Sorry for my tardiness. I had an incredibly busy day at work, Bill relapsed and is sick again, and Blogger wouldn't let me post earlier. I don't know if it was me of my computer. Oh well, enough excuses.
In yesterday's post I mentioned I had three guns hanging up in my room. I thought you might want to know a little more about them. I grew up in a small Western city. Many people my age had guns or unfettered access to them. There were many places to shoot and while boys were more interested in guns than girls, it wasn't uncommon to see girl's shooting in local gravel pits especailly so with their families.
I started shooting when I was 8 years old and my Dad started me with a 12-gauge shotgun. He had to prop up the front of the Hopkins & Allen single-barrel break-action gun while I fired it. I loved it even though it was loud and I ended up with a bruised shoulder. As I grew up, I shot rifles and shotguns, but started specializing in rifle shooting. I didn't shoot handguns, because my Dad didn't believe his little girl should be shooting such things, at least not yet.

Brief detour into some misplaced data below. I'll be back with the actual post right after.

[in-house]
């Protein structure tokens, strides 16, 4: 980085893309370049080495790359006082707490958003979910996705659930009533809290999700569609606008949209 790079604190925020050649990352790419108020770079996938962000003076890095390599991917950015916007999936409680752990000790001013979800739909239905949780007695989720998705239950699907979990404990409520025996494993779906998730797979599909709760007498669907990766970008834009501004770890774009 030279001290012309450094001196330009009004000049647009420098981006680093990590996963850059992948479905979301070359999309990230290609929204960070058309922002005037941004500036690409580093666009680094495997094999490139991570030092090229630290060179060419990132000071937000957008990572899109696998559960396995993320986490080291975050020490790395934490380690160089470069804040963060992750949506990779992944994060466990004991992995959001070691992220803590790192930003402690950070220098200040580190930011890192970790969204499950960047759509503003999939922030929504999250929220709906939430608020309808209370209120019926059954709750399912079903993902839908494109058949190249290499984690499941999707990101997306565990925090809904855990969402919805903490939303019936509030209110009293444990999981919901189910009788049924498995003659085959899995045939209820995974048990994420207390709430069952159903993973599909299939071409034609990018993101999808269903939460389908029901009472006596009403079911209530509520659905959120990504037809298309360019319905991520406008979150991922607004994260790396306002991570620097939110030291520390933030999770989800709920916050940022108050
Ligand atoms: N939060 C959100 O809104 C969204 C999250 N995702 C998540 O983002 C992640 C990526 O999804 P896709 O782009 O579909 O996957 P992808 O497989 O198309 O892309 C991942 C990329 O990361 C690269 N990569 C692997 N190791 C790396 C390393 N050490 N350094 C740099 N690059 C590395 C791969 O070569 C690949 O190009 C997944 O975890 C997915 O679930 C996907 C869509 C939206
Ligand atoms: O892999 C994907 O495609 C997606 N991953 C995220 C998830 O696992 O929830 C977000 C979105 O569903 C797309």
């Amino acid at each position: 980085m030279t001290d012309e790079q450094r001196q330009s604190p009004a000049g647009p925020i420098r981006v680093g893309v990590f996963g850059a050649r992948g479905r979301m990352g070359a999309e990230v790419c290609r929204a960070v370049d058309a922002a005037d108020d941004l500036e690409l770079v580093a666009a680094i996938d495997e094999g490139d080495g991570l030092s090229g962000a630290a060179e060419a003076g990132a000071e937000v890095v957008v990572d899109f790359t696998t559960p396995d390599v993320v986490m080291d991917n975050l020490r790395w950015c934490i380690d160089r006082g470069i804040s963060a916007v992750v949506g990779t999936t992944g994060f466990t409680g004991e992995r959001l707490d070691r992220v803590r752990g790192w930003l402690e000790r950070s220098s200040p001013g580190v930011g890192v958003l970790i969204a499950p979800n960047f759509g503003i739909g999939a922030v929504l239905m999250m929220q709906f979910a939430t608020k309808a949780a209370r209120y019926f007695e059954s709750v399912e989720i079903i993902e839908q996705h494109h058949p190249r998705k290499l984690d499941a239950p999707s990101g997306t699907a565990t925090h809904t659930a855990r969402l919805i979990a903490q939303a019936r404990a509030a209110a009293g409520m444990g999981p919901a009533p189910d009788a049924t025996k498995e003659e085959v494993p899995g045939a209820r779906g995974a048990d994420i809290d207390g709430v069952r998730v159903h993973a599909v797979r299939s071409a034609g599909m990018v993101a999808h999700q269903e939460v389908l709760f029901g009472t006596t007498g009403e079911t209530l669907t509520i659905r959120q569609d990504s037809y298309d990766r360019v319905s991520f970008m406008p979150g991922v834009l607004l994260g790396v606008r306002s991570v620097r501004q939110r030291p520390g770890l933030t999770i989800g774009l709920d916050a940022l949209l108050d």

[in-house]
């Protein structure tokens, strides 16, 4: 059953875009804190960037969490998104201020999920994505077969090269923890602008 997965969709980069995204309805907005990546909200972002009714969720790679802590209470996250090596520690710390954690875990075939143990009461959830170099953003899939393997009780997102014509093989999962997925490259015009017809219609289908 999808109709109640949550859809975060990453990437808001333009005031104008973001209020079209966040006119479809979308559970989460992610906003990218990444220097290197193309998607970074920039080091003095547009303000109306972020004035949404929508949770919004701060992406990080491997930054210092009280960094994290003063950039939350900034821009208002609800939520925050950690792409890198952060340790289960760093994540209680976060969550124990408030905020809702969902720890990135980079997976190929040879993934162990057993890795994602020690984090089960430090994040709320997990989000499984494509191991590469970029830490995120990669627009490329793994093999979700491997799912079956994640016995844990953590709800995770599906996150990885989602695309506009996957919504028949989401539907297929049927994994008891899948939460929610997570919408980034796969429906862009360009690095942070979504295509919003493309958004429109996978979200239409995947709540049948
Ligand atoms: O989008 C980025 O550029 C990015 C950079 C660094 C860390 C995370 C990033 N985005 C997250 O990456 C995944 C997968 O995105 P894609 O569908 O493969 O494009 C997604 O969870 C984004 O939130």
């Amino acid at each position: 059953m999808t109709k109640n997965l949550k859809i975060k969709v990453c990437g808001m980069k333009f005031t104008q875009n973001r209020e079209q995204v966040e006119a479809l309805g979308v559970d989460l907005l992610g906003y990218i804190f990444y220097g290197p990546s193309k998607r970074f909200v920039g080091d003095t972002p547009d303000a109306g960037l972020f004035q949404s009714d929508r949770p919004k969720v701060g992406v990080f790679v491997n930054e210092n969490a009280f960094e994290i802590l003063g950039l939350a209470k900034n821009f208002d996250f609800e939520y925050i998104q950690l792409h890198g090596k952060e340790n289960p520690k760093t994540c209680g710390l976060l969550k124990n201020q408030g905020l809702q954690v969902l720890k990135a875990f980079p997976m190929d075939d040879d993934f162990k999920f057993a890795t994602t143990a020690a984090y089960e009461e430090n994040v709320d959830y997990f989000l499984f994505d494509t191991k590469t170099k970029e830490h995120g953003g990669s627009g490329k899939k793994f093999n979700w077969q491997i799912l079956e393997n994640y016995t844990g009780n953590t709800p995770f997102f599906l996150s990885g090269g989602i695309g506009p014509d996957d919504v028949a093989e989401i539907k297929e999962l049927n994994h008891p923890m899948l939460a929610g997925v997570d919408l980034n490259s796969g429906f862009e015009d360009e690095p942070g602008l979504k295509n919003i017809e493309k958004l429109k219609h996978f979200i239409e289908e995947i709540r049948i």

I got my first gun when I turned thirteen, a .22 caliber pump-action Remington Fieldmater 572 rifle. For Christmas that same year, my Dad gave me the Hopkins & Allen shotgun that I first shot.
For my fifteenth birthday present, I got a genuine Mauser action 6mm scoped hunting rifle. A local gunsmith who owed my Dad money assembled it and two other rifles--one for my brother and one for my Dad. When I was younger, the 6mm fit me like a glove. Now it's a little short in the stock, so I put a buttpad on it. I took two deer and an antelope with that gun before I graduated high school. My little brother's rifles was chambered in .30-06 and he took an elk with it. Being a girl, I got the little 6mm. Grumble, grumble, [scuffs shoes and pouts].
So, these were the three guns in my room. I had them on one of those hanging racks. Here is a picture of a similar one. The rack had spaces for four guns. I, being my usual ingenious self, figured out a way to fill that fourth space. I had my dad cut and shape a 2 x 4 board so that it fit in the top slot. I lined my troll doll collection along the board's flat surface.
Now, in retrospect, that rack of guns would've made a gun-grabber of today faint--three guns in a teenager's room, with no trigger locks, and trolls overlooking them all. Then, it was just part of who I was. I have no idea what happened to the rack or my trolls, but I still own all three guns. I've got my priorities straight.